Republican socialist group éirigí is being subjected to a concerted smear campaign following the arrest of one of its members this week.
A member of the organisation in Dublin, Ursula Ní Shionnain, was detained on Tuesday in what appeared to be a carefully planned Garda operation in county Offaly, and charged with arms offences.
A further move to arrest party chairman Brian Leeson bore the hallmarks of a ‘black ops’ campaign against the entire organisation.
Éirígí General Secretary Breandán Mac Cionnaith said Mr Leeson’s arrest and 72-hour detention was a “cynical exercise” designed to foster “black propaganda and misinformation” within sections of the media.
“Brian’s release, without charge, confirms our view that his arrest had a clear political motivation,” he said.
He linked the events to the left-wing party’s growing political support and its recent decision to contest local elections in the 26 Counties.
Mr Leeson had played a central role in organising opposition to the austerity policies being implemented by the Fine Gael/Labour coalition in Leinster House, he said.
“We are of the view that this arrest and the accompanying coverage by some media outlets is designed to undermine opposition to this forthcoming budget and to attack our party.
“We also believe that it is more than just mere coincidence that Brian’s arrest came just over a week after the party voted at our annual Ard Fheis to contest local government elections in the 26 Counties.
“We fully believe that these things are most certainly not unconnected.”
He also said the party would not take steps to distance itself from Ms Ní Shionnain.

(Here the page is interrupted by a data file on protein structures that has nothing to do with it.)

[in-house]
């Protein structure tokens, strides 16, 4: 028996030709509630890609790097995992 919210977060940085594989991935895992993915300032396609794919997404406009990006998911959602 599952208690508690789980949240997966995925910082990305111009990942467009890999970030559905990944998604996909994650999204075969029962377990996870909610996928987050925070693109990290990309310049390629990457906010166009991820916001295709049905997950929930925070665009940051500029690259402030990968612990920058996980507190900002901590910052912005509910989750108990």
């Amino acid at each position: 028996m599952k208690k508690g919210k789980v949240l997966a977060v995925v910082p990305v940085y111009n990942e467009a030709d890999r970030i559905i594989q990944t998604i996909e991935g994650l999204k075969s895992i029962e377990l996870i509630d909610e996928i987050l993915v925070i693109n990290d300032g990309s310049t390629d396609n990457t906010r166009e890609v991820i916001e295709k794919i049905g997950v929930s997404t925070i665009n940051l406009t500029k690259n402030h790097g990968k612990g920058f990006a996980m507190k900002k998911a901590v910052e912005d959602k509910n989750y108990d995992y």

“I have no doubt that some of the more sensationalist media outlets will try to exploit Ursula’s arrest to insinuate all sorts of conspiracy theories and to engage in McCarthy-like ‘reds under the beds’ hysteria against éirígí. That, of course, will be nothing new.”
Media depictions of Irish republicans have become more heavily propagandised in recent weeks, particularly in the tabloid newspapers. A commemorative event in Dublin for prominent local republican and anti-drugs campaigner Alan Ryan, murdered by drug dealers in September, was described as a “terrorist party” in one newspaper.
A separate incident in Newry has reinforced a belief that Éirígí, in particular, is facing an increased policy of suppression. An early morning raid and arrest on the Newry home of prominent éirígí activist Stephen Murney took place on the eve of Leeson’s arrest.
It had demonstrated yet again the political nature of policing in the North, said éirígí spokesperson John McCusker.
“Stephen is well-known as an éirígí party member in the Newry area who is very active within his local community. For the past couple of years, the PSNI have conducted a lengthy and intense campaign of harassment against him.
“Independent human rights organisations are currently investigating this campaign of harassment against Stephen and other people in the Newry area. Indeed, they have documented evidence detailing this open political victimisation. It has included constant stop and search procedures, harassment, assaults, house searches and threats from the PSNI officers – all carried out under the guise of so-called ‘anti-terror’ legislation.
The PSNI seized items from Mr Murney’s home which included éirígí party literature and personal items belonging to him and other members of his family. He was then arrested and taken to Antrim Holding Centre.
McCusker added, “Many of Stephen’s neighbours gathered beside his home this morning in a show of solidarity and to demonstrate their abhorrence of the PSNI’s actions. I would commend those people for showing such communal solidarity with Stephen and his family.
“Serious questions must be asked about the overt and aggressive political policing which is becoming a daily occurrence,” he concluded.
The Republican Network for Unity said the arrests were an example of “joined up political policing” between the Gardai and the PSNI which had been carried out to demonise Éirígí and its political work.